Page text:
b. Intermediate : Israel, Spain, Japan, Argentina;
c. Collectivist : Brazil, Turkey, Mexico, South America, much of Asia.
This is another difference that makes people understand life in different ways. Latinos are collectivist (for example in business; young people frequently gather in bands...) and Spanish are intermediate, which means that they feel the individual effort, daily work and competition (business) but need the group to feel "socialized" in certain aspects of their lives (social life, leisure...).
The main point of this article has been to discuss cultural differences found in people sharing the same language, which is the essence of the cultural distance concept proposed herein. Language is not a guarantee of understanding because other communicating systems analyzed are in the basis of cultural misunderstandings. Many other cultural differences can be found (that also give rise to such cultural misunderstandings) but they fall outside the scope of this article (history, literature, art... as well as common things regarding daily life such as type of food, cooking, routines, etc.).
Thus, cultural distance gives account of the cultural span people feel when they do not share life values and social understanding. This cultural distance is found among people, irrespective of the language they speak. If people speak different languages, they are ready for the cultural shock: they know beforehand it is there and they must cope with it. But people are not aware of this when they speak the same language: they do not feel the need to get ready for a cultural shock because they suppose this is not going to cause them any trouble. In summary, we should pay more attention to cultural distance when it affects people sharing the language 8 because they are not prepared for that.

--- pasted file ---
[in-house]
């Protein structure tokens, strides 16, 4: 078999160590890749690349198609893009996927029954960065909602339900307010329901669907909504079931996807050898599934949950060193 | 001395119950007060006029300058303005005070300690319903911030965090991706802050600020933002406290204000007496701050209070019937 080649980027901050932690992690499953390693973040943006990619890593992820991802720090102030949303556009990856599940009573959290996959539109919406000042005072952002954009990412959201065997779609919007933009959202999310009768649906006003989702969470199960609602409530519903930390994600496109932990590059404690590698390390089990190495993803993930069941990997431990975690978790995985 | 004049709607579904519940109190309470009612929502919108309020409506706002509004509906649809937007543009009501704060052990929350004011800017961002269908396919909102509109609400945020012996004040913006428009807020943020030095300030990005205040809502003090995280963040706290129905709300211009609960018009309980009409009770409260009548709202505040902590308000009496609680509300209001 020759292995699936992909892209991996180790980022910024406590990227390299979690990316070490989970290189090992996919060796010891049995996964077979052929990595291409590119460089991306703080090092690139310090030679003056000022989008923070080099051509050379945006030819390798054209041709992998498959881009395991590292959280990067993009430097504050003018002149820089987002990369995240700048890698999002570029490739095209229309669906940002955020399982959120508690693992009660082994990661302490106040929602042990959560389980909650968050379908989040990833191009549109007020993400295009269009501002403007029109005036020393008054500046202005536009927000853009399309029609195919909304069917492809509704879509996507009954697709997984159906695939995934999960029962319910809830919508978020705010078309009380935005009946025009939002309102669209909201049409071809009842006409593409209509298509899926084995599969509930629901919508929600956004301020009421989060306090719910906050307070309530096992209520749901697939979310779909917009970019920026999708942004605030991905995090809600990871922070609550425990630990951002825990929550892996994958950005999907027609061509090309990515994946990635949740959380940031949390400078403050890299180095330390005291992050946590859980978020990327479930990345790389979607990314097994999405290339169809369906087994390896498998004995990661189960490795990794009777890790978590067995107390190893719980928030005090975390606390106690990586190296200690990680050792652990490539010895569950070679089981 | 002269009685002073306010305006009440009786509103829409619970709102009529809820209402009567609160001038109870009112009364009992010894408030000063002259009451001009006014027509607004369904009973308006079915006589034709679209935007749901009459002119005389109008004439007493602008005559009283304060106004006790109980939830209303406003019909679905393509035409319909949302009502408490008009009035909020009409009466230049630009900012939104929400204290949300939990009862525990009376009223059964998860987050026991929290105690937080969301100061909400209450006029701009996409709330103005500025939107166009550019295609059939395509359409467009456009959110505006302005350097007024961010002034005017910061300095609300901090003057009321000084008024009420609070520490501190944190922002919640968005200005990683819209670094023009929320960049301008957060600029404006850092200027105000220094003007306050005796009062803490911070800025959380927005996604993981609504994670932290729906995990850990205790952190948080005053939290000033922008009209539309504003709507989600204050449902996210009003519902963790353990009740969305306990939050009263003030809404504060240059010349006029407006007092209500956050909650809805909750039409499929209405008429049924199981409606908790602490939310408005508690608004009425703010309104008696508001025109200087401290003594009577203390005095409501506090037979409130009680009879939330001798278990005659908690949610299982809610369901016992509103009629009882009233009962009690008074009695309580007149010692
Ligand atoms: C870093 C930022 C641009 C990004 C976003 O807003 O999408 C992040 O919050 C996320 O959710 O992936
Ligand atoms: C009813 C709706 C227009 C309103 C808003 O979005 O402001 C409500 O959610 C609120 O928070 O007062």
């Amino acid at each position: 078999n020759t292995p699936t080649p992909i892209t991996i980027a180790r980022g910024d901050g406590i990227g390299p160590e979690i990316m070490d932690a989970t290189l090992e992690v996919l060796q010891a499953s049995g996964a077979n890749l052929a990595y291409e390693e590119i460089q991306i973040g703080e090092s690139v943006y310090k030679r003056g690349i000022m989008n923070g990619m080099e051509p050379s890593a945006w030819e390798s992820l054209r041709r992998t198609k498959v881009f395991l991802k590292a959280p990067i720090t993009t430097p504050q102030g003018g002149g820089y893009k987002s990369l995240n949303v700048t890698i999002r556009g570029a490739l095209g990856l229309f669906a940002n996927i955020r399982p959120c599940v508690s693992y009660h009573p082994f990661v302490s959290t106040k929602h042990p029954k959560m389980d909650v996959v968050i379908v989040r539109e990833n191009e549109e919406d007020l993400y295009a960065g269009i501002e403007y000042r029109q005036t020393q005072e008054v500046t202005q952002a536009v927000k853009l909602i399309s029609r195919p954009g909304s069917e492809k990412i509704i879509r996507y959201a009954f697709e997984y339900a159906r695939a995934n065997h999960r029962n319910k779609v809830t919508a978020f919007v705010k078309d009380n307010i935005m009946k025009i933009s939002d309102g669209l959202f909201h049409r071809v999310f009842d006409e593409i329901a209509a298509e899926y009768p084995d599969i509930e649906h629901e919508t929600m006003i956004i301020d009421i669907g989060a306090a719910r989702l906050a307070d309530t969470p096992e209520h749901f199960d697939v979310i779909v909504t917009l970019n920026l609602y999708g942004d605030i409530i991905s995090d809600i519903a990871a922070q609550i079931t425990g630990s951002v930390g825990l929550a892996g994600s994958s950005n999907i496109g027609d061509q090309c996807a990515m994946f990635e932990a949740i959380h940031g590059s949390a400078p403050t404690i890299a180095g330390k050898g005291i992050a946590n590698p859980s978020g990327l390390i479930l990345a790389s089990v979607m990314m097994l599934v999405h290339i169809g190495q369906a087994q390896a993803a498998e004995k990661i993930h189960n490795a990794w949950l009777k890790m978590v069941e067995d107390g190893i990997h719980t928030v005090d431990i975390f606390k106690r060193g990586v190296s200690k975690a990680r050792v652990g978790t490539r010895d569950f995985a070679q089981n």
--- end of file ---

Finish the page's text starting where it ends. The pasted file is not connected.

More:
We have not tried to be exhaustive; we are aware that complementary ideas to this have been left aside deliberately (due to space constrictions). For example, cultural misunderstandings are well studied and analyzed among different cultures in the same country. We find examples of this in Spain, for instance, between Gypsy and non-gypsy cultures 9 , which create cultural spheres where people live and must cope with cultural distance.
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Recent work on stocks of knowledge (Adams, 1990) demonstrates that knowledge is found to be a major contributor to produRecent work on stocks of knowledge (Adams, 1990) demonstrates that knowledge is found to be a major contributor to productivity growth, so it seems reasonable to deduce that it is a highly influential factor in any other aspect of daily life.ctivity growth, so it seems reasonable to deduce that it is a highly influential factor in any other aspect of daily life. ↩
Real Academia de la Lengua in the original Spanish name (our translation). ↩
In Spanish, in the original: "conjunto de modos de vida y costumbres, conocimientos y grado de desarrollo artístico, científico, industrial, en una época, grupo social, etc." (our translation). ↩
The Spanish terms are "Españoles-Hispanos". ↩
Urine is frequently found in perfumes. ↩
Urine is frequently found in perfumes. ↩
This even takes women to have "simultaneous" menstruations due to hormones’ perception. ↩
We are aware of the differences between, for example, Spanish spoken in Spain and the Spanish spoken in the different countries of South and Central America. The "Instituto Cervantes" leads these studies and the question is widely known; Spanish is not so common for all speakers of Spanish. So, even this is a not-so-true statement. ↩
In Spain, the "Fundación Secretariado Gitano" is an NGO which is devoted to the cultural analysis of the gypsies to promote their co-existence with the rest of the Spanish people. ↩